NLRB General Counsel’s Announced Policy Initiatives Why Non-Unionized Employers Should Be Very Concerned

On March 22, 2016, the National Labor Relations Board (NLRB) General Counsel, Richard Griffin, issued Memorandum GC 16-01. The memorandum instructs NLRB regions to submit cases and issues, which are listed in the memorandum as special concern or interest to the General Counsel, to the Board’s Division of Advice so the General Counsel’s office can provide centralized consideration before taking action. The memorandum sets forth a laundry list of subjects that the General Counsel considers the NLRB’s priorities through 2016. For non-unionized employers the list includes several initiatives in which the General Counsel is seeking to change and expand Board law. Weingarten Rights in Non-Unionized Settings. Since the Supreme Court first extended the right to representation to union employees in National Labor Relations Board v. J. Weingarten, Inc., 420 U.S. 251 (1975), the NLRB has changed its position four times as to whether so-called "Weingarten rights" extend to non-union employees. In the most recent decision addressing whether "Weingarten rights" extend to non-union employees, the Board ruled that non-union employees do not have the right to have a co-worker present during an investigatory interview that might lead to discipline. See,IBM Corp., 341 NLRB 1288 (2004). The General Counsel has announced [...]

By | September 6th, 2016|Categories: Uncategorized|0 Comments

The Third Circuit Clarifies What Constitutes Individual “Concerted Activity” and Reminds the NLRB of the Appropriate Test for Determining Whether an Alleged Discriminatory Discharge was Lawful

In MCPc Inc. v. NLRB, 2016, --- F.3d ---, Case Nos. 14-1379 and 14-1731 (3d Cir. Feb. 12, 2016), the United States Court of Appeals for the Third Circuit affirmed the Board’s determination that anindividual employee engaged in protected concerted activity when he complained about shared work conditions to a member of  management, in the presence of other employees during a “team building” lunch; but remanded the case for further proceedings because the Board failed to apply the correct legal test (Wright Line)for determining whether the employee was discharged for that protected activity or whether he was discharged for his alleged misconduct, irrespective of any protected activity. The Court also found that the company violated the NLRA by maintaining an "overly broad" confidentiality policy. Background The case arose when asenior solutions architect (employee) of MCPc (employer) complained to management in a“team building” lunch about his and fellow employees workloads, as well as the need to hire more staff.  The employee further expressed how the salary ($400,000) paid to a recently hired executive could have been used to mitigate their workloads.  After the employee raised those concerns, his coworkers joined the discussion and expressed agreement. A week later, the Employer [...]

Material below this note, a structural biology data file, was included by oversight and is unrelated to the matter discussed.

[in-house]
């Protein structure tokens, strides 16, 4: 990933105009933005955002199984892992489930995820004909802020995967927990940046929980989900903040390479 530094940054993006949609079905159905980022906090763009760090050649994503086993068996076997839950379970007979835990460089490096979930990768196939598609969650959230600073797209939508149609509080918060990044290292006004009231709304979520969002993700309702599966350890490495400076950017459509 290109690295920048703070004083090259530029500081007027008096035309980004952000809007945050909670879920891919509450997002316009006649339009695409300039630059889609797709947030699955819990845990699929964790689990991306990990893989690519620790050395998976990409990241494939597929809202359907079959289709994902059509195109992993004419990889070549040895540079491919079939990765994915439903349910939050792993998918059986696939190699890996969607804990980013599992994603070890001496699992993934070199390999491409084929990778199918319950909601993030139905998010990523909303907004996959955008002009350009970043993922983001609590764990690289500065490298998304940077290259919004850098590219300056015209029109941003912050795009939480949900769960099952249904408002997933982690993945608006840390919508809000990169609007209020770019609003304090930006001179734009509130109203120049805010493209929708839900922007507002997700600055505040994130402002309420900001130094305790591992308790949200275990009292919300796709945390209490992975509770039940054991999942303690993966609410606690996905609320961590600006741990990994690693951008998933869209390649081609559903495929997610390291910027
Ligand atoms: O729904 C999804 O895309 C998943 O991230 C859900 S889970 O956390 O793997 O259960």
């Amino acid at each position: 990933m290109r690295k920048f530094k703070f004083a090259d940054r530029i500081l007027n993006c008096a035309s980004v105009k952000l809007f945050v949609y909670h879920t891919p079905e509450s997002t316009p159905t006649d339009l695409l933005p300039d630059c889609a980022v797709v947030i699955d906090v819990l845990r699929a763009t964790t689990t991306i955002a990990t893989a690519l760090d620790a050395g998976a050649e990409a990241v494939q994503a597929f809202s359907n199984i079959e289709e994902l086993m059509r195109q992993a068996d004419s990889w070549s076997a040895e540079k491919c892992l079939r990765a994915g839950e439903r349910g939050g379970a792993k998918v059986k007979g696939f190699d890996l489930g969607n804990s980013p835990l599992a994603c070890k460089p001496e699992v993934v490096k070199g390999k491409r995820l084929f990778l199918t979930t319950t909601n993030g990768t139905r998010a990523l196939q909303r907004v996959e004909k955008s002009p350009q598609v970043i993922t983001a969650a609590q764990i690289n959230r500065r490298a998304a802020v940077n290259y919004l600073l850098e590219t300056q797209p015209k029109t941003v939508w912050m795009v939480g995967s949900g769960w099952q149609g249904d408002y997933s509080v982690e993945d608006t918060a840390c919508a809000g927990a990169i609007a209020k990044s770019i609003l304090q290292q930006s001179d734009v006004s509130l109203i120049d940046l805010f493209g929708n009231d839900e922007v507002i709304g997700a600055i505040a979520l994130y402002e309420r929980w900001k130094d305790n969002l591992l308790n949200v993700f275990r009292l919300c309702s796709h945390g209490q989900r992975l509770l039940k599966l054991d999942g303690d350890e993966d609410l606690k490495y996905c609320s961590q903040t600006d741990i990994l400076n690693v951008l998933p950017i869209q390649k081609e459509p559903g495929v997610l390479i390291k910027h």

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The NLRB and Employee Handbooks

If your workplace is non-unionyou are likely wondering whether you need to worry about NLRB decisions regarding Employee Handbooks.  Consider this,any disgruntled employee or union organizer looking for a flag to wave can file an unfair labor practice charge with the National Labor Relations Board (NLRB) challenging employee handbook policies. What better way to get attention and credibility than to successfully challenge an employer’s handbook policy as unlawful?That is one good reason that all employers should make their best effort to conform their handbook policies to NLRB General Counsel’s(GC) guidance memorandum regarding employer rules issued in March 2015 and decisions of the NLRB involving employee handbook provisions.   A Little Context Here is a refresher for understanding the context in which the NLRB is looking at handbook rules. Section 7 of the National Labor Relations Act protects the rights of all non-management employees, union and non-union, to discuss and to complain about wages, hours, and other terms and conditions of employment. As a general rule, an employer violates Section 8(a)(1) of the Act through the maintenance of a work rule that would “reasonably tend to chill employees in the exercise of their Section 7 rights.” Lutheran Heritage Village–Livonia, 343 [...]

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NLRB Determination in Independent Contractor Case is Overruled by the U.S.Court of Appeals for 11th Circuit

In Crew One Productions, Inc. v. NLRB,--- F.3d ---, Case No. 15–10429 (11th Cir. Feb. 3, 2016), the United States Court of Appeals for the Eleventh Circuit vacated a decision by the National Labor Relations Board (NLRB) and concluded that stagehands were not employees of Crew One, Inc. (stagehand referral service), but independent contractors. Background Crew One Productions, Inc. (Crew One) referred stagehands to event producers for concerts, plays, sporting events, trade shows and various other productions and events. Stagehands completed a questionnaire about their skills and availability to be included in Crew One’s database. After submission of the questionnaire the stagehands attended a brief orientation and received an information packet but no physical exam, testing or training. The information included client policies and best practices, as well as procedure for accepting or declining work offered. Additionally, stagehands signed Independent Contractor Agreements with Crew One, completed a W-9 and provided their own tools and supplies. The stagehands reported exclusively to tour personnel except for reporting with Crew One to record their attendance at the beginning and end of the event for payment purposes. At the request of clients Crew One maintained a workers’ compensation insurance policy, paid by clients. [...]

By | September 6th, 2016|Categories: Uncategorized|0 Comments